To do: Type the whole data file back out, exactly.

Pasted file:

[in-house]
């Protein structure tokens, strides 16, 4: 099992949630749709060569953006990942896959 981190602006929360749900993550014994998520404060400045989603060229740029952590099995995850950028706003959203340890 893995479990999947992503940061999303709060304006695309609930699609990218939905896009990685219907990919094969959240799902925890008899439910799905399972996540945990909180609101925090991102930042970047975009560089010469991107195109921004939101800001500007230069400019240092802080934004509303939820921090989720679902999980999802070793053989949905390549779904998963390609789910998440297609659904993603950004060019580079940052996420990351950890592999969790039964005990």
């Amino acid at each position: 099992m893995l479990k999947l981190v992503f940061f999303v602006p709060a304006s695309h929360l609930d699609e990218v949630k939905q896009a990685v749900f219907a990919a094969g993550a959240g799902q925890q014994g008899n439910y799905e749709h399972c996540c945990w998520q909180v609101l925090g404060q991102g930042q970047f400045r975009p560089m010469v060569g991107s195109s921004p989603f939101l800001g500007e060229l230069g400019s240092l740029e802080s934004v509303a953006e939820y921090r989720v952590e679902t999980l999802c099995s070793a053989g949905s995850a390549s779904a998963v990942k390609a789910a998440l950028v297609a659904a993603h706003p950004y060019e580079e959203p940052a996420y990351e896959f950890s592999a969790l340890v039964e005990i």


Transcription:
[in-house]
């Protein structure tokens, strides 16, 4: 099992949630749709060569953006990942896959 981190602006929360749900993550014994998520404060400045989603060229740029952590099995995850950028706003959203340890 893995479990999947992503940061999303709060304006695309609930699609990218939905896009990685219907990919094969959240799902925890008899439910799905399972996540945990909180609101925090991102930042970047975009560089010469991107195109921004939101800001500007230069400019240092802080934004509303939820921090989720679902999980999802070793053989949905390549779904998963390609789910998440297609659904993603950004060019580079940052996420990351950890592999969790039964005990």
């Amino acid at each position: 099992m893995l479990k999947l981190v992503f940061f999303v602006p709060a304006s695309h929360l609930d699609e990218v949630k939905q896009a990685v749900f219907a990919a094969g993550a959240g799902q925890q014994g008899n439910y799905e749709h399972c996540c945990w998520q909180v609101l925090g404060q991102g930042q970047f400045r975009p560089m010469v060569g991107s195109s921004p989603f939101l800001g500007e060229l230069g400019s240092l740029e802080s934004v509303a953006e939820y921090r989720v952590e679902t999980l999802c099995s070793a053989g949905s995850a390549s779904a998963v990942k390609a789910a998440l950028v297609a659904a993603h706003p950004y060019e580079e959203p940052a996420y990351e896959f950890s592999a969790l340890v039964e005990i």